As a contractor in Texas, you purchase commercial general liability (CGL) insurance with the anticipation that it will cover claims for issues concerning your completed work, along with injury and property damage claims. 

Suddenly, a person for whom you did some work files suit because the work was not completed to the standards envisioned by the claimant. Will your insurance policy cover this? What if the work is a brick wall that collapsed and damaged the owner’s vehicle? Are both rebuilding the wall and repairing the vehicle covered?

If you are facing difficulties in getting an insurer to cover your claims, contact McLaurin Law today. The firm’s insurance coverage attorneys will take up your cause with the insurer and work tirelessly to get the compensation you deserve. McLaurin Law serves clients throughout Texas, including Houston, Sugar Land, Baytown, Katy, and Pearland.


Commercial (or contractors’) liability insurance generally will cover damages, personal injury, and advertising injury, including slander or false advertising. The insurance will usually not cover faulty work claims. In the scenario above with the brick wall, for instance, the contractor’s liability insurance would generally cover damage to the vehicle but not the reconstruction of the wall. The policy may cover the wall if the work was done by a subcontractor you hired, however.



Generally, CGL policies come in two types: Occurrence and Claims-Made.

  • Occurrence policies will cover any damage or injury that occurs during the period the policy is in effect, even if the claim is made after the policy has expired or not renewed. Say your CGL runs from January 1 to December 31 of 2020. You do not renew it, and then a claim is made in April 2021 about an accident or incident that occurred in February 2020. An Occurrence policy will cover that claim because it happened during the policy period.
  • Claims-Made policies will honor only those claims that are made during the period of coverage. In the above example, a claim filed in the year after the policy was non-renewed would not be honored. Such policies usually offer a 30- to 60-day window for reporting after the policy lapses, but an April claim would exceed that window.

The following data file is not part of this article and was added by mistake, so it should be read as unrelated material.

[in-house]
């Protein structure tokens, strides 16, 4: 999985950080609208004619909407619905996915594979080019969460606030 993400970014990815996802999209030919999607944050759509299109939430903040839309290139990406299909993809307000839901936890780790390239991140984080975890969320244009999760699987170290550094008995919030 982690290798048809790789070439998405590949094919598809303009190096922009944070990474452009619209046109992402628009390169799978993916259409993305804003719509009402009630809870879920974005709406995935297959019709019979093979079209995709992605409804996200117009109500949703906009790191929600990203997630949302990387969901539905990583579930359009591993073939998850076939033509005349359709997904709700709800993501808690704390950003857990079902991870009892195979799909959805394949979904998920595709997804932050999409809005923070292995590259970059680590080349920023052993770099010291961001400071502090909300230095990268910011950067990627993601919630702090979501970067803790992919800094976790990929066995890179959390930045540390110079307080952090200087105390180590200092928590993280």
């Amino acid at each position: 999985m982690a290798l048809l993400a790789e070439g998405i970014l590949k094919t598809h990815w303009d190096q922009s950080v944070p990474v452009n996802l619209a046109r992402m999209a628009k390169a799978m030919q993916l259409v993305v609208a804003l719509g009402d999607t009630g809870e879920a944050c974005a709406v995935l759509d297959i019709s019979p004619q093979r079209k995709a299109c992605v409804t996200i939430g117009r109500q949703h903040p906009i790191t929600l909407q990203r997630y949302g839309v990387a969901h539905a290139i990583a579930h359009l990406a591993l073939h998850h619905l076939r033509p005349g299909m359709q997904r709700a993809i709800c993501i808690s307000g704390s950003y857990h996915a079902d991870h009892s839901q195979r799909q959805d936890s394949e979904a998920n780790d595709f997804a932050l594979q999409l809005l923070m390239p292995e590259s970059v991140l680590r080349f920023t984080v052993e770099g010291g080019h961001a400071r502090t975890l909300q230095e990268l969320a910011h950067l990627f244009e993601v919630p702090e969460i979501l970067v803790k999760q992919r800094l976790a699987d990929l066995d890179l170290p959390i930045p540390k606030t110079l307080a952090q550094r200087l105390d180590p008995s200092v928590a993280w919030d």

If you purchase the Claims-Made policy with a run-off (or “tail”) provision, the claim may still be honored because it incorporates “extended reporting period” coverage. For an additional premium, you can purchase extended “run-off” coverage for any period you choose, from one year to unlimited.

You can also purchase a Claims-Made policy with prior acts (or “nose”) coverage for injuries or damages occurring before the policy takes effect. This is done by establishing a retroactive date in the declarations page accompanying your policy. Prior acts coverage will not honor claims that were known to you at the time you purchased the policy, however.


CGL policies generally include several exclusions, listing conditions that will void coverage. These include:

  • Damage to Your Work: If the construction you do is faulty — for instance, the brick wall collapse scenario above — your CGL will not cover that. There is often an exception, however, for work that you hire a subcontractor to perform.
  • Contractual Liability: If you agree contractually to complete a job by a certain date or pay a penalty, the policy will not honor your contractual obligation for the penalty if you fail to complete the work on time. Other contractual agreements may be excluded as well if they are not met or honored.
  • Faulty Products: A CGI policy will not pay the cost of replacing faulty third-party products.
  • Workers’ Compensation: CGI policies exclude workers’ compensation, for which separate insurance must be purchased.
  • Pollution: The CGI will not cover damages or injuries caused by pollutants, which include any solid, liquid, gaseous, or thermal irritant or contaminant, including smoke, vapor, soot, fumes, acids, alkalis, chemicals, and waste.


Insurance companies are notorious for low-balling compensation for claims, and even for denying claims altogether. They hire highly trained professionals known as insurance adjusters, who will deal with you and the claimant and use every trick they can to get you to say something they can use to diminish or exclude the claim. 

Let us deal with the insurance adjusters and their parent companies. We know how they operate and can aggressively pursue your claim to seek the compensation you deserve.



When you have issues arising from construction insurance claims against your business, the future of your company could be in jeopardy. Get the help you need from a team of skilled attorneys. If you are located in Houston, Texas, anywhere throughout the state, contact the experienced team at McLaurin Law to get started with a consultation to discuss your situation.